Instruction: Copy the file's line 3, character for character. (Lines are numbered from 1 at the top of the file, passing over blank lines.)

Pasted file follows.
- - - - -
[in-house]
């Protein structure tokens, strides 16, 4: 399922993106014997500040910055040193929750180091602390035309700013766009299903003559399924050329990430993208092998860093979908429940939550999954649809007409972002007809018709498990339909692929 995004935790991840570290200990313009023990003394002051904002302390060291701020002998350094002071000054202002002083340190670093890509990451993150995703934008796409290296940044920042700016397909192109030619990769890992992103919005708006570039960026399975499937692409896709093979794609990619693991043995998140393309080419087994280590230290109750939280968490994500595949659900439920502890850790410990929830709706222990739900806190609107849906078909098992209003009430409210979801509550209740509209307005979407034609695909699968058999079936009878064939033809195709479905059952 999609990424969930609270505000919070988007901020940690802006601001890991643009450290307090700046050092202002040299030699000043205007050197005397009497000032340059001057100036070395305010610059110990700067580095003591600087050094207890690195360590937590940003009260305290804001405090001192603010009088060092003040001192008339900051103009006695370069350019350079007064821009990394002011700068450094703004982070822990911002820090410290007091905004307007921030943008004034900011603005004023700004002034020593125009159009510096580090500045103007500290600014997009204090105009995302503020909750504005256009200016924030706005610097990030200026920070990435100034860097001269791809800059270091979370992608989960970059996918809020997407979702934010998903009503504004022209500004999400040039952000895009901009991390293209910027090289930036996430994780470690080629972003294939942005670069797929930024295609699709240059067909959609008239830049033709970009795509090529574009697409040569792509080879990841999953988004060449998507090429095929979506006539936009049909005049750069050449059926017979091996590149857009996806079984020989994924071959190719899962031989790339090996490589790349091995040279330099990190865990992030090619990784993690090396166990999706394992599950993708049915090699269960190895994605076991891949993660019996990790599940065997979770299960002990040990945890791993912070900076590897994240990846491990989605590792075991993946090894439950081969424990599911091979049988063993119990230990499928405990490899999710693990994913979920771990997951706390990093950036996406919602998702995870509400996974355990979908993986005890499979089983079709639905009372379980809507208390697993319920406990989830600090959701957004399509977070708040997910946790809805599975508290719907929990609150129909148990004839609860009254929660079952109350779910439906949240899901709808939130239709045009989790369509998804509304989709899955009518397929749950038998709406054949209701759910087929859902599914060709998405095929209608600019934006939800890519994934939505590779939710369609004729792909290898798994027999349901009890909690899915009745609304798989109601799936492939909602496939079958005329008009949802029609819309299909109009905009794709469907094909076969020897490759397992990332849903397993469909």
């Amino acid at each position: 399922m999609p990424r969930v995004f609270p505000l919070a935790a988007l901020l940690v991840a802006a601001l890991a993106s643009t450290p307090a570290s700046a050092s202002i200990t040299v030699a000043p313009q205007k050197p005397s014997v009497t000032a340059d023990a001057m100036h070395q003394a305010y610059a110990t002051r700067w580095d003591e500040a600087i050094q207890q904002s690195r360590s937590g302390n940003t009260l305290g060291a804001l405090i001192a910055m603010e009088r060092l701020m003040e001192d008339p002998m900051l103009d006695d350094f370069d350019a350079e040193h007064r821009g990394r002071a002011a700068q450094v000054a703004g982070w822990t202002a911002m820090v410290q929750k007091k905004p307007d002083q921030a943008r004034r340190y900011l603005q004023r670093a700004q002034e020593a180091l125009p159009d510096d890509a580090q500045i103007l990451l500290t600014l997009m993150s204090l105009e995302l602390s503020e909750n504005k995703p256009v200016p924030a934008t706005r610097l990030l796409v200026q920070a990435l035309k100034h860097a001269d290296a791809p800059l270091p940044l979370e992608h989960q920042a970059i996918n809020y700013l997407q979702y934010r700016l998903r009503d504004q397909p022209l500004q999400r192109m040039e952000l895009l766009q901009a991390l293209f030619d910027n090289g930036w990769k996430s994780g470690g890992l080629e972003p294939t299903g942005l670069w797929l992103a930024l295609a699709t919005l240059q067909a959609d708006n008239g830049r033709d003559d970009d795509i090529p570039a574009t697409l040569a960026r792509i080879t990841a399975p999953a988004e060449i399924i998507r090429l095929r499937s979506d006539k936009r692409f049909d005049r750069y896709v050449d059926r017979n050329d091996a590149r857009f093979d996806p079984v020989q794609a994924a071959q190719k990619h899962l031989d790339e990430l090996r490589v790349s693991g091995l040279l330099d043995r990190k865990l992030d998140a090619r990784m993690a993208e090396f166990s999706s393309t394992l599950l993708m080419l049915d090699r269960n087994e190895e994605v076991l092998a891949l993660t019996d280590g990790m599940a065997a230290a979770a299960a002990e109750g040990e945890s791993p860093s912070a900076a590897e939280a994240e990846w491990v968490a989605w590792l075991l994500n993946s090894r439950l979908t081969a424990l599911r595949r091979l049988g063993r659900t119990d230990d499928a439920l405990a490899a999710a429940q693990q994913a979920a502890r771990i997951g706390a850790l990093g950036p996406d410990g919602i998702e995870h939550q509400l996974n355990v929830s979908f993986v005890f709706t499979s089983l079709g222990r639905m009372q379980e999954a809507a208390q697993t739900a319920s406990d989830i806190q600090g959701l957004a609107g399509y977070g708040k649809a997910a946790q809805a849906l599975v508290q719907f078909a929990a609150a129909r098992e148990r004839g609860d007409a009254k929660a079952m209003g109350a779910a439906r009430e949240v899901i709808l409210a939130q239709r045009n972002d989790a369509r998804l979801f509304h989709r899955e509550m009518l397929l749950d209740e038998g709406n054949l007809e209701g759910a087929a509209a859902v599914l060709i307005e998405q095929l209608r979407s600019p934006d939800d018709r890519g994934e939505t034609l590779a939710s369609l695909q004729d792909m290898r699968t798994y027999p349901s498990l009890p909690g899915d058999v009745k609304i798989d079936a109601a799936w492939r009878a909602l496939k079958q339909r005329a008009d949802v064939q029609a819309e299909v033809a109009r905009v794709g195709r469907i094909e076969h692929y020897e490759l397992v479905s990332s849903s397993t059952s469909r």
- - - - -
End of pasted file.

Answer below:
């Amino acid at each position: 399922m999609p990424r969930v995004f609270p505000l919070a935790a988007l901020l940690v991840a802006a601001l890991a993106s643009t450290p307090a570290s700046a050092s202002i200990t040299v030699a000043p313009q205007k050197p005397s014997v009497t000032a340059d023990a001057m100036h070395q003394a305010y610059a110990t002051r700067w580095d003591e500040a600087i050094q207890q904002s690195r360590s937590g302390n940003t009260l305290g060291a804001l405090i001192a910055m603010e009088r060092l701020m003040e001192d008339p002998m900051l103009d006695d350094f370069d350019a350079e040193h007064r821009g990394r002071a002011a700068q450094v000054a703004g982070w822990t202002a911002m820090v410290q929750k007091k905004p307007d002083q921030a943008r004034r340190y900011l603005q004023r670093a700004q002034e020593a180091l125009p159009d510096d890509a580090q500045i103007l990451l500290t600014l997009m993150s204090l105009e995302l602390s503020e909750n504005k995703p256009v200016p924030a934008t706005r610097l990030l796409v200026q920070a990435l035309k100034h860097a001269d290296a791809p800059l270091p940044l979370e992608h989960q920042a970059i996918n809020y700013l997407q979702y934010r700016l998903r009503d504004q397909p022209l500004q999400r192109m040039e952000l895009l766009q901009a991390l293209f030619d910027n090289g930036w990769k996430s994780g470690g890992l080629e972003p294939t299903g942005l670069w797929l992103a930024l295609a699709t919005l240059q067909a959609d708006n008239g830049r033709d003559d970009d795509i090529p570039a574009t697409l040569a960026r792509i080879t990841a399975p999953a988004e060449i399924i998507r090429l095929r499937s979506d006539k936009r692409f049909d005049r750069y896709v050449d059926r017979n050329d091996a590149r857009f093979d996806p079984v020989q794609a994924a071959q190719k990619h899962l031989d790339e990430l090996r490589v790349s693991g091995l040279l330099d043995r990190k865990l992030d998140a090619r990784m993690a993208e090396f166990s999706s393309t394992l599950l993708m080419l049915d090699r269960n087994e190895e994605v076991l092998a891949l993660t019996d280590g990790m599940a065997a230290a979770a299960a002990e109750g040990e945890s791993p860093s912070a900076a590897e939280a994240e990846w491990v968490a989605w590792l075991l994500n993946s090894r439950l979908t081969a424990l599911r595949r091979l049988g063993r659900t119990d230990d499928a439920l405990a490899a999710a429940q693990q994913a979920a502890r771990i997951g706390a850790l990093g950036p996406d410990g919602i998702e995870h939550q509400l996974n355990v929830s979908f993986v005890f709706t499979s089983l079709g222990r639905m009372q379980e999954a809507a208390q697993t739900a319920s406990d989830i806190q600090g959701l957004a609107g399509y977070g708040k649809a997910a946790q809805a849906l599975v508290q719907f078909a929990a609150a129909r098992e148990r004839g609860d007409a009254k929660a079952m209003g109350a779910a439906r009430e949240v899901i709808l409210a939130q239709r045009n972002d989790a369509r998804l979801f509304h989709r899955e509550m009518l397929l749950d209740e038998g709406n054949l007809e209701g759910a087929a509209a859902v599914l060709i307005e998405q095929l209608r979407s600019p934006d939800d018709r890519g994934e939505t034609l590779a939710s369609l695909q004729d792909m290898r699968t798994y027999p349901s498990l009890p909690g899915d058999v009745k609304i798989d079936a109601a799936w492939r009878a909602l496939k079958q339909r005329a008009d949802v064939q029609a819309e299909v033809a109009r905009v794709g195709r469907i094909e076969h692929y020897e490759l397992v479905s990332s849903s397993t059952s469909r």